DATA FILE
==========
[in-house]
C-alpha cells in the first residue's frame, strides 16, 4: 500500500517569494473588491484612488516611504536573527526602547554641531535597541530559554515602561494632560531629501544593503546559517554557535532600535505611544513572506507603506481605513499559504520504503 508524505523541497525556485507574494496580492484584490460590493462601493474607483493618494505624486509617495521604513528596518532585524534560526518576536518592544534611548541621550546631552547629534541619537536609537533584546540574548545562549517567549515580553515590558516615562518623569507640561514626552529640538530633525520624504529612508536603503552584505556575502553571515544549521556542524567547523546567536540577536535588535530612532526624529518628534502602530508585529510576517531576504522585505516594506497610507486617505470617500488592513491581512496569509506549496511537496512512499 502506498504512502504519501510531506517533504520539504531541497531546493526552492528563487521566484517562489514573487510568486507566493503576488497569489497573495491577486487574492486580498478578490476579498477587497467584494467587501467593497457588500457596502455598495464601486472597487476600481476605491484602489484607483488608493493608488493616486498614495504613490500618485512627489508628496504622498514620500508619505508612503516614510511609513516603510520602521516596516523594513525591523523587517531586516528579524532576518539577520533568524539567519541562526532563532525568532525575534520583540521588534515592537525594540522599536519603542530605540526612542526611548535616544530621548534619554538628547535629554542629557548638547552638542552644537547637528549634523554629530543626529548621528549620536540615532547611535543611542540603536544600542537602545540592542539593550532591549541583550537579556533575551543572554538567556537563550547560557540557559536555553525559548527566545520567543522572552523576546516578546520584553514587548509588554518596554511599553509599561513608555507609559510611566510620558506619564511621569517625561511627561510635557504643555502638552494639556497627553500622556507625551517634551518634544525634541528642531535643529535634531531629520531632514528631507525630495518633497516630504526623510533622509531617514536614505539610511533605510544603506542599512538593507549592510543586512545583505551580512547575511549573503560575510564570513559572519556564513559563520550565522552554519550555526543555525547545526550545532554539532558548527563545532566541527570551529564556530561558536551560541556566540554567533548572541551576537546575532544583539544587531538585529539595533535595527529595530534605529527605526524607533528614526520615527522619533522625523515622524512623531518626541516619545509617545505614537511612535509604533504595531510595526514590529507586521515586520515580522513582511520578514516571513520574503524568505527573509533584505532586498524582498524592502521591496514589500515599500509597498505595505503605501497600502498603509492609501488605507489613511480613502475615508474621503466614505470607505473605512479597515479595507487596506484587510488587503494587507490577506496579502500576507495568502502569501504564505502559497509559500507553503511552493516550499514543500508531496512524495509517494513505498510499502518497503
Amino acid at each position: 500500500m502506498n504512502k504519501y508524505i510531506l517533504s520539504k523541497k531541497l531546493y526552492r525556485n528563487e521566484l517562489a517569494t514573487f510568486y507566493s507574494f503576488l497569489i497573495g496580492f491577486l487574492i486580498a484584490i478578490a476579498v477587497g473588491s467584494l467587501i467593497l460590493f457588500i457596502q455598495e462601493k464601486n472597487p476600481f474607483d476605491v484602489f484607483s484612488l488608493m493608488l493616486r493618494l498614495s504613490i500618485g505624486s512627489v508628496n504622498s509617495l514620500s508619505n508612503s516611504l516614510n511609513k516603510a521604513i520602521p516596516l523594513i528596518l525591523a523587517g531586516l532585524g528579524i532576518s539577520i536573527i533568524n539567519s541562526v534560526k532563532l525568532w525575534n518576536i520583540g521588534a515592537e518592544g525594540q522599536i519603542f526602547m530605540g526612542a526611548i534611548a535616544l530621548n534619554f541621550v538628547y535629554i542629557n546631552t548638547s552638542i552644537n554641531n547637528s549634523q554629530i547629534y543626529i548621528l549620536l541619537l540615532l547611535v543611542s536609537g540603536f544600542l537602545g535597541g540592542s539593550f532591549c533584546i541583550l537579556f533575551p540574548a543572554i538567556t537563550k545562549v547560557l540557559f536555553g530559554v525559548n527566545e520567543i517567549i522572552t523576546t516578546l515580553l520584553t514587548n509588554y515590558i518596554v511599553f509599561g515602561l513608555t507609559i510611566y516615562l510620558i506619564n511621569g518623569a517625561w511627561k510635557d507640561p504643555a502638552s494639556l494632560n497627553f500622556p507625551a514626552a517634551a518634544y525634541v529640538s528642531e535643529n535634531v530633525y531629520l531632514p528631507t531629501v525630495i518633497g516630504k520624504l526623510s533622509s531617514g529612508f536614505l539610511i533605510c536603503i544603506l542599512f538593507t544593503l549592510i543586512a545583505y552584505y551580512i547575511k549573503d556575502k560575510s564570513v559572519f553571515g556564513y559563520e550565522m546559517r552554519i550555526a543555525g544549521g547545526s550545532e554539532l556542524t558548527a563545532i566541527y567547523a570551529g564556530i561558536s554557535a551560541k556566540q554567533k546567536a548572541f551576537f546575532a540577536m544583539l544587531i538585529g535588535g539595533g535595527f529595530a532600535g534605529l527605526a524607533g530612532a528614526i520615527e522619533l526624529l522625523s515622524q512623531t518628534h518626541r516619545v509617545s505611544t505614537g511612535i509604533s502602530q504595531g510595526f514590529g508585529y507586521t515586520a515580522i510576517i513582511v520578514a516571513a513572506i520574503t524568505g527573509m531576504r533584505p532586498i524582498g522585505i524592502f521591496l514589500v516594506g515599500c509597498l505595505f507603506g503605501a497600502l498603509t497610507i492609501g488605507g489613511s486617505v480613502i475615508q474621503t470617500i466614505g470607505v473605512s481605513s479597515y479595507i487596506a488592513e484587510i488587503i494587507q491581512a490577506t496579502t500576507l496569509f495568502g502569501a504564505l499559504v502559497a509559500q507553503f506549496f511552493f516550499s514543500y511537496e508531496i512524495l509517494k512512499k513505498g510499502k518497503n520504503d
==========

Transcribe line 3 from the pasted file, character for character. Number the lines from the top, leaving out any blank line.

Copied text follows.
Amino acid at each position: 500500500m502506498n504512502k504519501y508524505i510531506l517533504s520539504k523541497k531541497l531546493y526552492r525556485n528563487e521566484l517562489a517569494t514573487f510568486y507566493s507574494f503576488l497569489i497573495g496580492f491577486l487574492i486580498a484584490i478578490a476579498v477587497g473588491s467584494l467587501i467593497l460590493f457588500i457596502q455598495e462601493k464601486n472597487p476600481f474607483d476605491v484602489f484607483s484612488l488608493m493608488l493616486r493618494l498614495s504613490i500618485g505624486s512627489v508628496n504622498s509617495l514620500s508619505n508612503s516611504l516614510n511609513k516603510a521604513i520602521p516596516l523594513i528596518l525591523a523587517g531586516l532585524g528579524i532576518s539577520i536573527i533568524n539567519s541562526v534560526k532563532l525568532w525575534n518576536i520583540g521588534a515592537e518592544g525594540q522599536i519603542f526602547m530605540g526612542a526611548i534611548a535616544l530621548n534619554f541621550v538628547y535629554i542629557n546631552t548638547s552638542i552644537n554641531n547637528s549634523q554629530i547629534y543626529i548621528l549620536l541619537l540615532l547611535v543611542s536609537g540603536f544600542l537602545g535597541g540592542s539593550f532591549c533584546i541583550l537579556f533575551p540574548a543572554i538567556t537563550k545562549v547560557l540557559f536555553g530559554v525559548n527566545e520567543i517567549i522572552t523576546t516578546l515580553l520584553t514587548n509588554y515590558i518596554v511599553f509599561g515602561l513608555t507609559i510611566y516615562l510620558i506619564n511621569g518623569a517625561w511627561k510635557d507640561p504643555a502638552s494639556l494632560n497627553f500622556p507625551a514626552a517634551a518634544y525634541v529640538s528642531e535643529n535634531v530633525y531629520l531632514p528631507t531629501v525630495i518633497g516630504k520624504l526623510s533622509s531617514g529612508f536614505l539610511i533605510c536603503i544603506l542599512f538593507t544593503l549592510i543586512a545583505y552584505y551580512i547575511k549573503d556575502k560575510s564570513v559572519f553571515g556564513y559563520e550565522m546559517r552554519i550555526a543555525g544549521g547545526s550545532e554539532l556542524t558548527a563545532i566541527y567547523a570551529g564556530i561558536s554557535a551560541k556566540q554567533k546567536a548572541f551576537f546575532a540577536m544583539l544587531i538585529g535588535g539595533g535595527f529595530a532600535g534605529l527605526a524607533g530612532a528614526i520615527e522619533l526624529l522625523s515622524q512623531t518628534h518626541r516619545v509617545s505611544t505614537g511612535i509604533s502602530q504595531g510595526f514590529g508585529y507586521t515586520a515580522i510576517i513582511v520578514a516571513a513572506i520574503t524568505g527573509m531576504r533584505p532586498i524582498g522585505i524592502f521591496l514589500v516594506g515599500c509597498l505595505f507603506g503605501a497600502l498603509t497610507i492609501g488605507g489613511s486617505v480613502i475615508q474621503t470617500i466614505g470607505v473605512s481605513s479597515y479595507i487596506a488592513e484587510i488587503i494587507q491581512a490577506t496579502t500576507l496569509f495568502g502569501a504564505l499559504v502559497a509559500q507553503f506549496f511552493f516550499s514543500y511537496e508531496i512524495l509517494k512512499k513505498g510499502k518497503n520504503d